Chances are, each writer’s inspiration is idiosyncratic, speaking to our most primal thoughts and images. For example, I like visiting a nice historic site, but I don’t think I’d get inspired to write because of it, even if I went to Gretna Green, found a blacksmith, and did that whole anvil thing. All five of my fellow bloggers have posted about places they found inspiring.
Me, I’d probably just look around a little and then go find where they sell the coffee.
It’s not that I don’t enjoy visiting historic places, I do; but I don’t feel my writer’s soul quiver when I’m there. For inspiration, I reach back into what I first loved about Happily Ever After stories and come up with two main sources:
A friend of my mother’s gave me The Green Fairy Book when I was born (I’m certain my parents would have preferred burp cloths, but there you go). Needless to say, it took me a couple of years after that to actually read it. And when I did, my romantic streak was born. Andrew Lang collected and compiled fairy stories from all over the world, from Europe to Africa to Asia. His translations, accompanied by H.J. Ford’s amazing art, defined, and continues to define, romance for me.

There are twelve colored fairy books in all, and I would say I’ve read them all close to a hundred times each. When my copies got too worn out and mildewed, my husband replaced them as a birthday present (and this was before the internet made thoughtful shopping so easy).
Also when I was little, my parents and I lived in New Hampshire (stick with me, I am going somewhere). Since both of them worked, I went to a neighbor’s house after school to play with her daughter and her friend’s two daughters. My babysitter was Trina Schart Hyman, a multiple Caldecott Honor Award winning illustrator. Trina’s artwork featured beautiful, independent women with long, wild hair and handsome, honorable men doing noble deeds (it also featured a guy who looked suspiciously like my dad, Trina’s martini-drinking buddy. I always got the olives.).

I read, and re-read, and re-read these stories hundreds of times. I imagined myself disguised as a boy and rescuing a prince from a dragon. I imagined myself sleeping for twenty years and being awoken by a prince. I imagined myself watching as a prince completed an impossible task set him by my father (notice the plethora of princes?) . Of course, I imagined myself as beautiful, graceful and quick-witted as these heroines, too, even though I was a chubby glasses-wearing asthmatic (I’m not chubby anymore, but don’t ever put my glasses near your cat).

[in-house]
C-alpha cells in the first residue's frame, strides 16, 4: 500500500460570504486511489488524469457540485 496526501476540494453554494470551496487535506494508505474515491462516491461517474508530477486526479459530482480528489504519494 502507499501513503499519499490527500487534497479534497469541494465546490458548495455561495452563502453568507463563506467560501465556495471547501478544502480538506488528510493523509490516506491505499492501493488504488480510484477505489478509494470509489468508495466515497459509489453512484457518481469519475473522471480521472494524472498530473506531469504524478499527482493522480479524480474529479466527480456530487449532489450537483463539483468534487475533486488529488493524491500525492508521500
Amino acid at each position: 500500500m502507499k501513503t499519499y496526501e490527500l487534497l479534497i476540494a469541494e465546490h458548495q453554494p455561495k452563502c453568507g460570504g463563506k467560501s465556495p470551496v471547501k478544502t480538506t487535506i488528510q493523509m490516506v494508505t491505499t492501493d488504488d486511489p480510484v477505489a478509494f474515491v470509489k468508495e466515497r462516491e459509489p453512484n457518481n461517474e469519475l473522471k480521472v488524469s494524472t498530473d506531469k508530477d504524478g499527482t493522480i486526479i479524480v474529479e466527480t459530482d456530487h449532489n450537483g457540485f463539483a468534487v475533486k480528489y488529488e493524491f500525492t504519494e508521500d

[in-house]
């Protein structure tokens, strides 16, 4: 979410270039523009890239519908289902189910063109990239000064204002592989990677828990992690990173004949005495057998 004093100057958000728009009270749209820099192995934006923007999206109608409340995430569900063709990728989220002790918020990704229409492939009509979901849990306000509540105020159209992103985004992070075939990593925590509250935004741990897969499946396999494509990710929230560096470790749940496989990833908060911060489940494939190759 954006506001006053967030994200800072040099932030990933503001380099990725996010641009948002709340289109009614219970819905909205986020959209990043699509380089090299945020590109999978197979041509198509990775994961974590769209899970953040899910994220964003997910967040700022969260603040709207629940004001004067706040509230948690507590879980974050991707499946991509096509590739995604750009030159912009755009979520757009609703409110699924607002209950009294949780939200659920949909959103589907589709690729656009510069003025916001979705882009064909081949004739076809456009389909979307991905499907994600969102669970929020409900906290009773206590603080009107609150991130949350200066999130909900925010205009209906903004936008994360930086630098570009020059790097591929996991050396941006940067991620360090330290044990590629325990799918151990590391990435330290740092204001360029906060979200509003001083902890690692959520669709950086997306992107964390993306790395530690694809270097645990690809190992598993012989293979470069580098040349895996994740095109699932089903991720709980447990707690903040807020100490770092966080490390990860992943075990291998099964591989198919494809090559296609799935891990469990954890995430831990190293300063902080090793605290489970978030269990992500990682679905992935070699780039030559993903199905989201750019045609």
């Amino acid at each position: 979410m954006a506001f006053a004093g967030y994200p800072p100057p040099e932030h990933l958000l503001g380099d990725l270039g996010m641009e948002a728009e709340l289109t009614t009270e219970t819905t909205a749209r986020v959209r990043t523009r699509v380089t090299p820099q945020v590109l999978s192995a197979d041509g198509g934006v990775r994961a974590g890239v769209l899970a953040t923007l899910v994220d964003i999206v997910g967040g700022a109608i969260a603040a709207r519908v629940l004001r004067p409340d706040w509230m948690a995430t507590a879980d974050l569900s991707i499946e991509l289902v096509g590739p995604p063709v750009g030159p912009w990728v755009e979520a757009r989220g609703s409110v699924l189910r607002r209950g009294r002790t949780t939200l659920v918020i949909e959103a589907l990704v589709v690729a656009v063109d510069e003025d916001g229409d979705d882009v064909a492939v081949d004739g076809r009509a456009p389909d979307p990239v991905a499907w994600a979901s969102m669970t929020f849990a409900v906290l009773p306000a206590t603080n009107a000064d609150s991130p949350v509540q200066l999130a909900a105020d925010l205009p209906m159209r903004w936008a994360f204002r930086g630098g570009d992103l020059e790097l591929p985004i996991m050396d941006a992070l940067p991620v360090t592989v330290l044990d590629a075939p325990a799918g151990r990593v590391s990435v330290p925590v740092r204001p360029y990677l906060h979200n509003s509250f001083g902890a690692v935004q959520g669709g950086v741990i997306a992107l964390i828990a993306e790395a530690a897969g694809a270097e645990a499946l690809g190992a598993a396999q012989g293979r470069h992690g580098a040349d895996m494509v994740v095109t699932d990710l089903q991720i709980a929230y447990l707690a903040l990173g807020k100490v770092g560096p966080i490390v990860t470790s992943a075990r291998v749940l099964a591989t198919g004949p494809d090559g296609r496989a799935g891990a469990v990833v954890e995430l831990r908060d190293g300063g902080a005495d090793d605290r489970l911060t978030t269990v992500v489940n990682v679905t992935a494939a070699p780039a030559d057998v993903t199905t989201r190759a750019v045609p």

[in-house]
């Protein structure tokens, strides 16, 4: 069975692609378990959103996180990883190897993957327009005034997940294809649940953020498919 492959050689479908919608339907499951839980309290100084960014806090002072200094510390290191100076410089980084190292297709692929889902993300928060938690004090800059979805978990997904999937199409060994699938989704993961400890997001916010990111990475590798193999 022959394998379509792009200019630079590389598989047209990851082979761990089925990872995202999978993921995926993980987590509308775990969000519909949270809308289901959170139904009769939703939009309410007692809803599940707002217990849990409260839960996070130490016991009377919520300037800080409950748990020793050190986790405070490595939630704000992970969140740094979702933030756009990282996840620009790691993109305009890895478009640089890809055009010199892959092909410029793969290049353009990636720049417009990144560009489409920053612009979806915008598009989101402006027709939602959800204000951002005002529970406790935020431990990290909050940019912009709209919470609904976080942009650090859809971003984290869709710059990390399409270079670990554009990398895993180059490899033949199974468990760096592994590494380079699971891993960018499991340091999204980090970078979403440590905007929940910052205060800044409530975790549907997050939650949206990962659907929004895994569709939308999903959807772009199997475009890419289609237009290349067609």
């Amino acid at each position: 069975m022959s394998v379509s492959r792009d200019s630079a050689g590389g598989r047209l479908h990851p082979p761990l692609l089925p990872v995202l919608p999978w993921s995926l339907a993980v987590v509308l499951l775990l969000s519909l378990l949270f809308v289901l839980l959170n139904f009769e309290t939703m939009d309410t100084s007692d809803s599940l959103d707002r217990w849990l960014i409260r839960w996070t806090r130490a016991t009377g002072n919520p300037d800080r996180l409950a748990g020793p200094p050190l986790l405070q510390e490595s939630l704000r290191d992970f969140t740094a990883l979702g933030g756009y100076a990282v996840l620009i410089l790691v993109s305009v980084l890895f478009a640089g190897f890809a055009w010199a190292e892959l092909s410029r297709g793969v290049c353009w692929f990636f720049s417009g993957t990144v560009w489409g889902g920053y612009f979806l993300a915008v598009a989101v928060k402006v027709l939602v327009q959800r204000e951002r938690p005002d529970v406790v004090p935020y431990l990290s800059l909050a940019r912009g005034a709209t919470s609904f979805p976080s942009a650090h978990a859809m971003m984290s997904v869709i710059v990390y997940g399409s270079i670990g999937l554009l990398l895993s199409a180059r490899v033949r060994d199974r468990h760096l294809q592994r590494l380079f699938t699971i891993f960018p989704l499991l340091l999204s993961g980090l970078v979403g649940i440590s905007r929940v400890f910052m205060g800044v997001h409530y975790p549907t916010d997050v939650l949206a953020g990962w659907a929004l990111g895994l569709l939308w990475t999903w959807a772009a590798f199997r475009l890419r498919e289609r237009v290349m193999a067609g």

And when it came time to write, I didn’t even give it a second thought. I would write a romance, a story where I knew the ending was going to be happy. Those are the stories, and images, that make me happy. That inspire me.

Romance novels obviously draw inspiration for their plot lines from children’s fairy tales—Cinderella, where the poor scullery-maid gets outfitted in a fabulous gown and meets a handsome prince, Beauty And The Beast, where a woman meets a man whose rough exterior hides a sensitive soul, and stories where the woman must sacrifice herself to an evil being to save her family (sound familiar?), and the evil being ends up being a handsome prince.

Cara’s post about children’s books reminded me of my all-time favorite fairy story collection, which Elena also mentioned: Andrew Lang’s Colored Fairy Books, 13 in all, which gather tales from around the world, including Japan, Romania, Iceland, Africa, and India, as well as the ubiquitous European sources.

(For more information and complete texts (!) of Andrew Lang’s stories, click here. And if you ever get the chance to read one of these books for yourself, pay attention to H.J. Ford’s magnificent illustrations, which aren’t done justice recreated here on the web.)

I’m right in the middle of writing a road/marriage of convenience story, but am already beginning to think about the next book; what are your favorite fairy stories, and how would you translate them into a Regency setting?